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  • Poster presentation
  • Open Access

Temporal trends in the type of recurrent acute coronary syndrome

  • 1,
  • 2,
  • 2,
  • 2,
  • 2,
  • 2 and
  • 1
Critical Care200610 (Suppl 1) :P371

https://doi.org/10.1186/cc4718

  • Published:

Keywords

  • Diabetes Mellitus
  • Ejection Fraction
  • Acute Coronary Syndrome
  • Temporal Trend
  • Unstable Angina

Introduction

Different pathogenic mechanisms have been suggested for acute coronary syndrome (ACS) with ST segment elevation (STEMI) or without ST segment elevation (NSTEMI) and for unstable angina (UA). Our objective was to analyze the incidence of different types of ACS in relation to the temporal occurrence, as first or recurrent ACS.

Methods

Six hundred and twenty consecutive patients admitted to a cardiology ward due to ACS during 12 months were studied. The ACS were divided into UA, STEMI and NSTEMI. Previous ACS episodes, the clinical profile and angiographic information were recorded.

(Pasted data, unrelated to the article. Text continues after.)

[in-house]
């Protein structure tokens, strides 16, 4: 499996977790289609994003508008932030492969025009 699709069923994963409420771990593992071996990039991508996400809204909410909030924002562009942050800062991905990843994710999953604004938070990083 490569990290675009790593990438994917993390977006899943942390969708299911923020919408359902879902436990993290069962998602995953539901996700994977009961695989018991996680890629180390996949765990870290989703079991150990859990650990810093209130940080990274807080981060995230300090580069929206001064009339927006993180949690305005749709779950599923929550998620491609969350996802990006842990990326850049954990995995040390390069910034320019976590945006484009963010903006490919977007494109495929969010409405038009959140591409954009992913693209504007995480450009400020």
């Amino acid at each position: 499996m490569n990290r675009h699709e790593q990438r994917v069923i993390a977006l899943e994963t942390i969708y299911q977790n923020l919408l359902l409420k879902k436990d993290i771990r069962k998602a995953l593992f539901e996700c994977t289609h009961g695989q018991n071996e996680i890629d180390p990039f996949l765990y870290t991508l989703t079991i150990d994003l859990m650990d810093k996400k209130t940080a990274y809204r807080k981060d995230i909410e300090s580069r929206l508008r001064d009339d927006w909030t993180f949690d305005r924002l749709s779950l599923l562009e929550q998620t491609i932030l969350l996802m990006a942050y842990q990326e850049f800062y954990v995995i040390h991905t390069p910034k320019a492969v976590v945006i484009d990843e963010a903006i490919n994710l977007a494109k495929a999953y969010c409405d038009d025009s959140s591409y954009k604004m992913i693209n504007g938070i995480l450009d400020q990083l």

Results

The mean age was 67.4 ± 14 years, 447 (72%) males. The ACS type was 251 (40%) UA, 168 (27%) STEMI and 201 (32%) NSTEMI. In 408 (66%) patients it was the first admission due to ACS, 120 (29%) UA, 146 (36%) STEMI and 142 (35%) NSTEMI. The incidence of STEMI was higher in the first episode than among 213 second episodes (169 [27%] UA, 244 [39%] STEMI and 181 [29%] NSTEMI vs 140 [66%] UA, 20 [9%] STEMI and 53 [25%] NSTEMI, P < 0.001). The average time between first and second ACS was 51.9 ± 60 months. Patients with recurrent ACS presented more incidence of male sex (174 [82%] vs 273 [67%], P < 0.001), diabetes mellitus (69 [33%] vs 102 [25%], P = 0.045), hypercholesterolemia (123 [58%] vs 153 [37%], P < 0.001), hypertension (124 [58%] vs 202 [49%], P = 0.034) and peripheral arterial disease (40 [20%] vs 31 [8%], P < 0.001) than patients without recurrent ACS. Patients with recurrent ACS also presented less ejection fraction (52.8 ± 14 vs 56 ± 13, P = 0.007) and less incidence of one-vessel disease (46 [22%] vs 140 [34%], P = 0.001).

Conclusion

STEMI appears more frequently in a first ACS rather than in a recurrent ACS. Patients who suffer from recurrent ACS demonstrated a worst cardiovascular profile.

Authors’ Affiliations

(1)
Intensive Care Unit, Clinic Universitary Hospital, Santiago de Compostela, Spain
(2)
Coronary Care Unit, Clinic Universitary Hospital, Santiago de Compostela, Spain

Copyright

© BioMed Central Ltd 2006

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